Common Hiring Mistakes (and how to avoid them) with Misti Mazurik
On this episode I’m going to explore some of the most common hiring mistakes, most of which I’ve made myself. So, sit back for the ride as you get to listen in on my conversation with Misti, our HR manager, as we can evaluate our current hiring process at Check Off Your List.
Misti sheds light on areas like the importance of setting expectations from day one of the hiring process, rather than selling the position. We discussed the need to create an open conversation where the potential team member learns what to expect on good and bad days in your business environment. We even explore the cost of hiring someone new versus the possibility of expanding the role of a current team member. Whether you’re considering your first virtual assistant or hiring is old hat to you, settle in to join the conversation between Misti and I as we discussed some common HR mistakes.
Rachel: Misti thank you so much for joining me today I’m very excited to have our first guest interview on Checking Off Your List with Rachel Luther, and I'm excited to share that process with you.
Misti: I’m very excited too and I’m so honored to be the first guest. I’m really excited.
Rachel: Yes, so, I wanted to talk to you today about HR, and primarily HR mistakes. I’ve made plenty of them, which I've talked about in the last couple episodes, but I know in your vast experience of HR that you have a lot more that you could just shed light on in this conversation. And as we evaluate our hiring process at Check Off Your List, because we're hiring some new positions right now, I just thought we could take the opportunity to record this conversation in hopes that other people can also learn along with me. So thank you for taking the time to do that with me today.
Misti: Oh, I’m excited.
Rachel: So one of the things I've heard you say many many times is that maintaining professional relationships and communication, things like that are key. But when you're hiring someone, what else do you keep tabs on when you tackle HR for a company?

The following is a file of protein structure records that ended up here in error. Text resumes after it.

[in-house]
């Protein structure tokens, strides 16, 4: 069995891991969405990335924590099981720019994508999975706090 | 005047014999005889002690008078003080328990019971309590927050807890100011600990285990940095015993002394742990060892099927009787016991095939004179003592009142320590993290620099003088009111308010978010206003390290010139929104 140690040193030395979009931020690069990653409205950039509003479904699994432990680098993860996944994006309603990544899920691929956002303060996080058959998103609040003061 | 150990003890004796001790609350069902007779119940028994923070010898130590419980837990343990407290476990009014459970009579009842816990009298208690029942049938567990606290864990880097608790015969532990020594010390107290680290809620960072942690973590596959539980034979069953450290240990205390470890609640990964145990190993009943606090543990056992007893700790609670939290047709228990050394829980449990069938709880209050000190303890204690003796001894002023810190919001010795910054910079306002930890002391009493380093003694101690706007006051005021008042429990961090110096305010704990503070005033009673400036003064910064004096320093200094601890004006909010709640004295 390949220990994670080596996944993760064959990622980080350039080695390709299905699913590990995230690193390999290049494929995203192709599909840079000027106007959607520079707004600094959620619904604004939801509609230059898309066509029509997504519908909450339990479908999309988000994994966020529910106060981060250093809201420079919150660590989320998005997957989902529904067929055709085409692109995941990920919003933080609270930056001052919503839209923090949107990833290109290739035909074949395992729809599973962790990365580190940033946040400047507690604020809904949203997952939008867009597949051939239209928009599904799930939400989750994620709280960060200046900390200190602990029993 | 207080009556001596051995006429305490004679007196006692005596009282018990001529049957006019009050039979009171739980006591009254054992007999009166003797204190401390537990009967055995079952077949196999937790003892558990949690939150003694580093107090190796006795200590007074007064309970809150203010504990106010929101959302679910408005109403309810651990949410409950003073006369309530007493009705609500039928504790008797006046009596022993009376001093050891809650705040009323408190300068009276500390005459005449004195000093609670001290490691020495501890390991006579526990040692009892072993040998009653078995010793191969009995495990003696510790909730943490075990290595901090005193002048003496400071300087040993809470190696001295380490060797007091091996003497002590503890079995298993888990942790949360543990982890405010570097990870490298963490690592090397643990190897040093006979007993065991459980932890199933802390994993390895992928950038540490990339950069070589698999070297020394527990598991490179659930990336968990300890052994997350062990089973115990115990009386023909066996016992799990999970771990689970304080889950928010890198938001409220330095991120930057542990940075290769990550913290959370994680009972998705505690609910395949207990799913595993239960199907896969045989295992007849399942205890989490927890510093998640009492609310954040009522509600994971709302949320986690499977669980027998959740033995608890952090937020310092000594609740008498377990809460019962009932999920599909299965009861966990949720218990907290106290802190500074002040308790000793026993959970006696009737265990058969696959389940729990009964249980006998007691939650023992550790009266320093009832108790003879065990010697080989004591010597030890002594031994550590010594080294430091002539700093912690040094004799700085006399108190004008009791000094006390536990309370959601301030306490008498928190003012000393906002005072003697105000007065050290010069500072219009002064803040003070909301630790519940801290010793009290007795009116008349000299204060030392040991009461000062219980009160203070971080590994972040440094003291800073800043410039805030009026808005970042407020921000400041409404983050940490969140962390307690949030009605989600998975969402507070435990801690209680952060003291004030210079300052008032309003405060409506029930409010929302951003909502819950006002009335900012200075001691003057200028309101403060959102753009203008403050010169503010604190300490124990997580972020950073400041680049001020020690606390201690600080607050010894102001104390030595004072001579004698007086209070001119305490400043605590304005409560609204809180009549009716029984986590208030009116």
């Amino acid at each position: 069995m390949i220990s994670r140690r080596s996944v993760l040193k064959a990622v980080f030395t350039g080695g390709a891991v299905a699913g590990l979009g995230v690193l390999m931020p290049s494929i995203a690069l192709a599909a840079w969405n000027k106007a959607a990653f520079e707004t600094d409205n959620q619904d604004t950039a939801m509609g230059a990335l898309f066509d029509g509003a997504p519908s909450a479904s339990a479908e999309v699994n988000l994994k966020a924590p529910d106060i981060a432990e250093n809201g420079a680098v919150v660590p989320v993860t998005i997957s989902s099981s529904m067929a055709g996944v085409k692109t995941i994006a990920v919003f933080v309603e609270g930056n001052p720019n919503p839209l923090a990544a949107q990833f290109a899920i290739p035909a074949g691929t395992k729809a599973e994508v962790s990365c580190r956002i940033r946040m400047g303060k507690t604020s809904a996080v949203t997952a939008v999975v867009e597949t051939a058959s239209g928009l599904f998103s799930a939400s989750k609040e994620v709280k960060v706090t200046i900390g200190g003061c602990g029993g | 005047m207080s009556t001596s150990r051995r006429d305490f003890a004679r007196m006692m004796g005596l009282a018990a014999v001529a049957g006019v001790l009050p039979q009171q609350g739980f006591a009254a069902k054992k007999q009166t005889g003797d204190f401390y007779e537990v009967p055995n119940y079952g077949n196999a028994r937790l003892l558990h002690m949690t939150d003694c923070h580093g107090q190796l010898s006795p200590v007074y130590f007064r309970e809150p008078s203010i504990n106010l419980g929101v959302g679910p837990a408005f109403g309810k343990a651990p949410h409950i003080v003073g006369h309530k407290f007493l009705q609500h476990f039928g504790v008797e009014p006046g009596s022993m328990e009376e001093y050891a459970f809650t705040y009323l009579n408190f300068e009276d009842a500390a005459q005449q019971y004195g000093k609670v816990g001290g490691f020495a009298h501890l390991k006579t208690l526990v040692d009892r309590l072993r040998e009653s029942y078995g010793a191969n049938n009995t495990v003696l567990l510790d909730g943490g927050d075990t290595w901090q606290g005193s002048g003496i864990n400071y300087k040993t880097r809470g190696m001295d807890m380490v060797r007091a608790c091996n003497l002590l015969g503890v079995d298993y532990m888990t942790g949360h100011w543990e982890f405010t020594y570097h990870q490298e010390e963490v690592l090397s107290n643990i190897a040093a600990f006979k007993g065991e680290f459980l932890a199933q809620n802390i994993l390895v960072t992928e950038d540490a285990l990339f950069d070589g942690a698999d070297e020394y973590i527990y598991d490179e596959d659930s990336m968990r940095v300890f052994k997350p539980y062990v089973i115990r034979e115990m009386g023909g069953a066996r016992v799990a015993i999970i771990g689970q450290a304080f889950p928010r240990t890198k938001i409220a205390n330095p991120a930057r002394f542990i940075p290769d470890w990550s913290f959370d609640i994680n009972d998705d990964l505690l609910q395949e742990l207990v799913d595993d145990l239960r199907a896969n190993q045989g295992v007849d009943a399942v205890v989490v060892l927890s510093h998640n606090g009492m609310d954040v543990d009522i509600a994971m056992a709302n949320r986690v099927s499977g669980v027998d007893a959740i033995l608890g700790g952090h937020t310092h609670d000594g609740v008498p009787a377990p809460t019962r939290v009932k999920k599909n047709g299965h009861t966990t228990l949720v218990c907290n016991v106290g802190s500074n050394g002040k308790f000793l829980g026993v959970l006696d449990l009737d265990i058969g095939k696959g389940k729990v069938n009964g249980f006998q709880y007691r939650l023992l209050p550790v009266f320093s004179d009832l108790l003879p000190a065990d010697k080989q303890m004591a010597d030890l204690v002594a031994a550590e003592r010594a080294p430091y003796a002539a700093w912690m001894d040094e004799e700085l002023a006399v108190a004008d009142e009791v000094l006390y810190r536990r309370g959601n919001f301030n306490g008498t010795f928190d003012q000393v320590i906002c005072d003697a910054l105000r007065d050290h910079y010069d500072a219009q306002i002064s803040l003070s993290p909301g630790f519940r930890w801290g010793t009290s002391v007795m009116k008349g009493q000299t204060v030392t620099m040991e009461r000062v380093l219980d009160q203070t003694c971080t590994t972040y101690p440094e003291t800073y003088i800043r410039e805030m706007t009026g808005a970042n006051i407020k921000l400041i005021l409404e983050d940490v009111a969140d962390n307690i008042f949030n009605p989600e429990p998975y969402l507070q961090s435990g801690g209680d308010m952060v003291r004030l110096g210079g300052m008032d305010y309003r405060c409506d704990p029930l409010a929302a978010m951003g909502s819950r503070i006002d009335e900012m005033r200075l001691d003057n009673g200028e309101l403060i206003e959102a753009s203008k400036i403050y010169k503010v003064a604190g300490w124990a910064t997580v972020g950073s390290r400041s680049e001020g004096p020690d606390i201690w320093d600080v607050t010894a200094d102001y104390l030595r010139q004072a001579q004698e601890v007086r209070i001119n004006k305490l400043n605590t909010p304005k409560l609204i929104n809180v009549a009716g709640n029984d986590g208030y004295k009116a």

Misti: Well, I keep track of a lot of things, but one of the things that I think is a big one is, you consider the cost of training versus the cost of employees. Before you're hiring, you invest in your team members so that you’re not hiring. Good employees don’t stay solely because of money, people stay because they feel valued, and they feel like they’re contributing. And expansion, of course, does require hiring, which we are doing right now so I’m very very excited about that, but you don’t want people when you’re hiring, to walk into an environment where employees don't want to be. And I think we’ve worked very hard on having a culture where people really want to be here. And I'm excited about making that happen even more.
Rachel: Yes, yes. So you mentioned culture, I think that’s a really important aspect in hiring from our conversation and things that we've talk about, and I know you mentioned in the past, while you’re selling when you do HR, you’re not selling the position, necessarily. You’re selling your culture and your environment, and alluding to employees that want be here. I think that kind of supports that same concept. When you're interviewing, you want to set an expectation or something of what to expect at your company. I’m curious what you think is most important to ensure that you get the right people interested, and set that expectation as you’re hiring?